…and Final Cut Studio in HD and ProRes and Color…

Sunday, May 6th, 2007

Finishing out the rough edit

After two busy weeks of dedicated editing, I’ve got a good, solid 20 minutes laid down. And, I’m really pleased with everything about it. The performances are strong. The footage is great. The pacing is exactly what I had anticipated. When I play the rough edit for my wife, I think she starts biting her nails. That’s a good sign!

Using the moviemaking standard of one page per minute, I’m a bit ahead of the game, which I like. I’ve got 20 minutes roughed out, and I’m only on page 18. So, being “ahead of the game” is nice, because it gives me room to tighten up the edit and remove those things I don’t want.

Below are some photos from the edit. I’ve pulled them from the raw footage, which means they don’t have any color correction. Also, they are placed below in sequential order of the story. Can you tell what’s happening?

Nikki's counsel

Grunning on the phone


Junius House

Looking up the stairs

Matty flashback


Kitchen scene

Wednesday, April 18th, 2007

The Inconspicuous Art of Editing

When you think of art, your mind typically wanders to a painting, a sculpture, a poem, or a song. Sometimes, you’ll even consider a building, a dress, a hairstyle or a movie as art. And when you think of this “art”, you realize that it is created to be expressed. A painting is painted to be seen. A song is composed to be heard. A movie is produced to be experienced.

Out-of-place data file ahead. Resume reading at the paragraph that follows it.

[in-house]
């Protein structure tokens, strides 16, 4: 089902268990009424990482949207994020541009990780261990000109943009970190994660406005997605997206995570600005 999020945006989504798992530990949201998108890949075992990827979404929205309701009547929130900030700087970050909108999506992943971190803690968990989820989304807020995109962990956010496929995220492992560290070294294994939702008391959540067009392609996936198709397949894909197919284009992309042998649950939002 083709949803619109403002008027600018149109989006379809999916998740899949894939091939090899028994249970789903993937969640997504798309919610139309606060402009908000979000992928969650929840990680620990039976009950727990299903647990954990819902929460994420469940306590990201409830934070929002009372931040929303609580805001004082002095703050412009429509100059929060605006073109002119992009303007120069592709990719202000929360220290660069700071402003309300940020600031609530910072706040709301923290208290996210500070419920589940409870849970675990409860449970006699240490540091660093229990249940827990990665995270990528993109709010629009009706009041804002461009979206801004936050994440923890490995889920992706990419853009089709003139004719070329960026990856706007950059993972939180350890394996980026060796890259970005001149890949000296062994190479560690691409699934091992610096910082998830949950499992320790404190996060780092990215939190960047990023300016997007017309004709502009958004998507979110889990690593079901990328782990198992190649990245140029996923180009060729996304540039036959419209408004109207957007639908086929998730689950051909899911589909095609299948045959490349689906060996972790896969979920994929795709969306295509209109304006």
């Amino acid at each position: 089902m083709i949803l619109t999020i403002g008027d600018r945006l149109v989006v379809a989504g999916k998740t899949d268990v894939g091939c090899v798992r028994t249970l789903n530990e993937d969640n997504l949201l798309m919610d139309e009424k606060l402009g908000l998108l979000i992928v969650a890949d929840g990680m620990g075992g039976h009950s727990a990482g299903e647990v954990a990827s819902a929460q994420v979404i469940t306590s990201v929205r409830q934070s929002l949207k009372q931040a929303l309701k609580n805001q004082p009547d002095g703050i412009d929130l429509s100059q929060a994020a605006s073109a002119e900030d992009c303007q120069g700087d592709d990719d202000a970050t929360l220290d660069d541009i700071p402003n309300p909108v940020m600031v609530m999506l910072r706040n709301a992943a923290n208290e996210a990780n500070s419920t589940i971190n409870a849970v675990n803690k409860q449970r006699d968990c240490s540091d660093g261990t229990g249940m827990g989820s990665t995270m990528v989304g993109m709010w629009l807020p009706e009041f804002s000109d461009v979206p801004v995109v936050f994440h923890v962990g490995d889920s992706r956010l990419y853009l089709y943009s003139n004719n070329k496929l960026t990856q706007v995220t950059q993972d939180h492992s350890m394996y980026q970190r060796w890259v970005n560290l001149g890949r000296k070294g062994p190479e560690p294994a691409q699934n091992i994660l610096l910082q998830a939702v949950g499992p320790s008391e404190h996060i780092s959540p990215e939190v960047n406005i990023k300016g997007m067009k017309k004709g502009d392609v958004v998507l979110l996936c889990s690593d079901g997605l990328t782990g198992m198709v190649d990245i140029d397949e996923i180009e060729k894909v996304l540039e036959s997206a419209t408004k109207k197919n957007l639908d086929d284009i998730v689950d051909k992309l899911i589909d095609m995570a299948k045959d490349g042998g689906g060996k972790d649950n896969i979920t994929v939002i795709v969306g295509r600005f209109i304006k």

But when it comes to editing, the more inconspicuous you are, the more excellent the edit.

I think about my favorite movies, and the editing is the last thing you think about. You may think about the acting, the score, the coloring, the sound design, the story—you think about all of those things, and say to yourself, “Wow, what a great movie.” Rarely, do you say, “Wow, that was some incredible editing!” But, watch a poorly edited film and immediately you are pulled out of the “suspension of disbelief” and experience what is referred to as a “mental hiccup”.

Editing is a transparent art form.

I remember seeing a movie last year called The Sentinel with Michael Douglas and Keifer Sutherland. The story was okay, but the editing was pretty bad. More than a handful of times, I saw either the boom mic dip down into frame or the camera flag at the top of the screen. Immediately, I was pulled out of the story. I experienced a mental hiccup that was hard to recover from.